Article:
He snorts, but doesn’t argue. Blood drips from the wound in his side, squeezing out between the fingers of the hand he’s clamped over it. She puts her hand over his, like that’ll help, like she can keep the blood inside him by sheer force of will.
She looks up. He’s close, his eyes inches from hers, glinting in the uneven light. His breath huffs against her skin. Goosebumps race down her arms. It’s not fair. The first person who’s ever stuck around when things got rough, and neither one of them is going to be around long enough to find out what that could mean.
He drifts closer. His gaze is warm and dark. She slides a hand up to loop loosely around his neck, and closes the final inch between them.
He tastes like sweat and blaster discharge, acrid like the smoky air, but she kinda likes it that way. After a moment, he leans into her, hard. His free hand cards through her hair.
Neither of them has the breath left for a long kiss, but neither of them wants it to end. They only break apart when the elevator thuds to a stop, and the doors grind open. Their eyes meet. He bumps her forehead with his. She smiles, shakes her head, and slings his arm back over her shoulder.
The view when they emerge stops them both dead. Not the hellish glow on the horizon, no, that she expected.
The Imperial shuttle hovering just before the door, its cargo doors wide open? That’s a surprise.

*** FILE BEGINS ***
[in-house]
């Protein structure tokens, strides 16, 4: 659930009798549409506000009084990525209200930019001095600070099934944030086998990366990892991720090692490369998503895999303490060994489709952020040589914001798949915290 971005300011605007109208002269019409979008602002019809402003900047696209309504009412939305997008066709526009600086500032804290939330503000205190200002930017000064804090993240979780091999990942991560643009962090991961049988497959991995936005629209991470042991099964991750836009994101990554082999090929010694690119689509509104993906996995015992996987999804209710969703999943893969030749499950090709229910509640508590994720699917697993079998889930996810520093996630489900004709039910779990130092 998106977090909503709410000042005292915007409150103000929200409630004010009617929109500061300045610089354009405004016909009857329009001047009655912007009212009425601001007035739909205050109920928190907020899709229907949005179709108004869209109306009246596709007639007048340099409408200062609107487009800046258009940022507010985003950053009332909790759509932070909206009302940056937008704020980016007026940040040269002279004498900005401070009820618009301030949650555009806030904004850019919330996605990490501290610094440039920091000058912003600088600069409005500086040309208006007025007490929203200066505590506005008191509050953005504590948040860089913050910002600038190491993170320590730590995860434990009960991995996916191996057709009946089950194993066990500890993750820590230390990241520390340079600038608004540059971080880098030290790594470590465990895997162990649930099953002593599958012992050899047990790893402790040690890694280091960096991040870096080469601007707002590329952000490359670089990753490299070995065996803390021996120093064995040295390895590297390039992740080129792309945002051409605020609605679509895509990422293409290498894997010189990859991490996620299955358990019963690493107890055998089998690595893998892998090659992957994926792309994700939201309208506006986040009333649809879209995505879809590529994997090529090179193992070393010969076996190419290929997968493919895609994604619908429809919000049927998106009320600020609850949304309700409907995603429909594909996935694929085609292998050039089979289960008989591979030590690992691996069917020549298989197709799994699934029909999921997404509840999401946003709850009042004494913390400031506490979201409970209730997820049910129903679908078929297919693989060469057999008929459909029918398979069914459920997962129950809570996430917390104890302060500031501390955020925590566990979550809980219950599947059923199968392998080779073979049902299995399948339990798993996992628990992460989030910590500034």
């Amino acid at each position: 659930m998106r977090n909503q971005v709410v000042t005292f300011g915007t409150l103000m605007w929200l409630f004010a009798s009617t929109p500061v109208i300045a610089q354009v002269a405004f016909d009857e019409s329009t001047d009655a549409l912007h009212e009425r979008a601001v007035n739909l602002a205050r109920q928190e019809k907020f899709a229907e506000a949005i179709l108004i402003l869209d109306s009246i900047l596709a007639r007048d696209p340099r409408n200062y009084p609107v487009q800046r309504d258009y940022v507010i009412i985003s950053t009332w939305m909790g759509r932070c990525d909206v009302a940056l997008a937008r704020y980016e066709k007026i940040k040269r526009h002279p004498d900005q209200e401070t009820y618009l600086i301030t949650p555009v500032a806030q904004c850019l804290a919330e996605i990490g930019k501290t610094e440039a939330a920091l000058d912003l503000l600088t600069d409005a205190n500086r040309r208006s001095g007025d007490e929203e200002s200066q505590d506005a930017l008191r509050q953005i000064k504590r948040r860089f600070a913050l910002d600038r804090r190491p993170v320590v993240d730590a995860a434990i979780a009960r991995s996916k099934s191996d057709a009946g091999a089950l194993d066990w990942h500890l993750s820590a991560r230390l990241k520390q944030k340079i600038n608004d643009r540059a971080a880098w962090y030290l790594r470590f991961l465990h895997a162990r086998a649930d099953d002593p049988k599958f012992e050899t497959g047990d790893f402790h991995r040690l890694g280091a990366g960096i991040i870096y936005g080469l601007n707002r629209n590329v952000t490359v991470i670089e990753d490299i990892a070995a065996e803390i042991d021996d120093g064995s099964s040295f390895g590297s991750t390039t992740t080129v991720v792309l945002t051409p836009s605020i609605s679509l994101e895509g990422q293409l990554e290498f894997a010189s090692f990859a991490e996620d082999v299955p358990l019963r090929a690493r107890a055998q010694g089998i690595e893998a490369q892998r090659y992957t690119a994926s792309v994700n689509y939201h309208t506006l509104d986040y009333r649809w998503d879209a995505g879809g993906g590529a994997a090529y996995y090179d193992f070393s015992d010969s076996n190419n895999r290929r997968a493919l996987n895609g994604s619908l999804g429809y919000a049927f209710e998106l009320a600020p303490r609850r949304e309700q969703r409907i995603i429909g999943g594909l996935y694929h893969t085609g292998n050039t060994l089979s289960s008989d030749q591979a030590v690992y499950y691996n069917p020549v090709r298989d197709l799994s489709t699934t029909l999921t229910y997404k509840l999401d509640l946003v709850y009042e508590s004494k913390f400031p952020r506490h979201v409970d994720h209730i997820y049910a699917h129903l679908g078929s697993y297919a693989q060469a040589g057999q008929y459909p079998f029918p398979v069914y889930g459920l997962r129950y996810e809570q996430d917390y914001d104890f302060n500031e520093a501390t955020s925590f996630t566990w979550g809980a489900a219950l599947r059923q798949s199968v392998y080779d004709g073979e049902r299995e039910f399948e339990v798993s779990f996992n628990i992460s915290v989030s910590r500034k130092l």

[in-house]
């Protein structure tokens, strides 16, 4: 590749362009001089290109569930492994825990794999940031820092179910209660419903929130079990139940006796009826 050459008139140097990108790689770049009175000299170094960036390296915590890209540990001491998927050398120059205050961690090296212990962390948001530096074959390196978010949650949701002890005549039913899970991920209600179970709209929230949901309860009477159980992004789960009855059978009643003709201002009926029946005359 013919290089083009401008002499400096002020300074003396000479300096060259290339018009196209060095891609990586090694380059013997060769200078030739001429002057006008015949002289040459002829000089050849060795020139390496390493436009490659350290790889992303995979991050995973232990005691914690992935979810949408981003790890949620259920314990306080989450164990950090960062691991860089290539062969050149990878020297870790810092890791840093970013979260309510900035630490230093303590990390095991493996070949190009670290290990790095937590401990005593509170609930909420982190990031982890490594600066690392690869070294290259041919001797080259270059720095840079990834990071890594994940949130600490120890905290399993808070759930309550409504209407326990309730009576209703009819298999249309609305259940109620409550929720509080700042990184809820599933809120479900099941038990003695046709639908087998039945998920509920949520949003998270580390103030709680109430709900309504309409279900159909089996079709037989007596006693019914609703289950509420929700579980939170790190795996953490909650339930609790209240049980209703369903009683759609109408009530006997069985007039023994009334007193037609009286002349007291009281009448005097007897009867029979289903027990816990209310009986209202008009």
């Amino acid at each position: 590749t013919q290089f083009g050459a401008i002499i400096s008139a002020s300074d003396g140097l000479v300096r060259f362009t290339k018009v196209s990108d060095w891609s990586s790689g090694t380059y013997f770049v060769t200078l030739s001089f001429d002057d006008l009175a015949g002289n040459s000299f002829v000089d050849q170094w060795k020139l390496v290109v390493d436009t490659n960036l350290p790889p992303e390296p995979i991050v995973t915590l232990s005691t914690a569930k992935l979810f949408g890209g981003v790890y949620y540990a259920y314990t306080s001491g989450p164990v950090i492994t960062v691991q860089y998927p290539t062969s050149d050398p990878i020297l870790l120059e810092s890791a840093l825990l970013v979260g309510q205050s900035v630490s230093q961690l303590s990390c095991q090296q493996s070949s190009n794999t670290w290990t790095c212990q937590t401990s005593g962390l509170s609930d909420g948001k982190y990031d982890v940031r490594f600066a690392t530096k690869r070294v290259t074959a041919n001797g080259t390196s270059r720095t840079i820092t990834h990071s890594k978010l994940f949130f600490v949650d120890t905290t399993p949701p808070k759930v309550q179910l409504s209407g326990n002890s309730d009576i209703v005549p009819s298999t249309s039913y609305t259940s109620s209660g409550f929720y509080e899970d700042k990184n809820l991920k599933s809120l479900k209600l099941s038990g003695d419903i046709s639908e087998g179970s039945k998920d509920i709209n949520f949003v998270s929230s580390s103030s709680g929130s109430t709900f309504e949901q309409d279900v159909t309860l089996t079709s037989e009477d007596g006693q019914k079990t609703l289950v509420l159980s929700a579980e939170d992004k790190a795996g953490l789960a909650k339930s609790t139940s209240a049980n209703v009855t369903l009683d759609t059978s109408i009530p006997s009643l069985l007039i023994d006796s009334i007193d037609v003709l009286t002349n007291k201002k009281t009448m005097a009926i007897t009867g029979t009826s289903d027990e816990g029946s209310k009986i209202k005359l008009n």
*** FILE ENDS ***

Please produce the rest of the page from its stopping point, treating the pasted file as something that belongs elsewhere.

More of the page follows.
“What are you waiting for?” the man leaning out of the doors yells, and Jyn’s exhausted brain belatedly realizes it’s Baze. He’s out of context. She’d never expected to see him again.
She glances up to find Cassian smiling, looking at her out of the corner of his eye. “Hope, huh?” he grunts. Jyn elbows him gently and they limp for the ship.
Once inside, they collapse together onto the bench seats. Someone who sounds suspiciously like Bodhi shouts overhead as the doors close, and the ship lurches away from the ground. Baze bends over Cassian, tending to the wound on his side with unexpected care. “I’ve patched that one up enough times,” he grumbles in response to Jyn’s questioning look, jerking his head towards Chirrut.
Chirrut smiles. “We are one with the Force. The Force is with us.”
Cassian’s arm is still around her shoulders. She doesn’t mind. Baze mutters to himself. Chirrut prays. The ship shudders and jukes in time with Bodhi’s whoops and shouts.
Jyn leans into Cassian, just a little.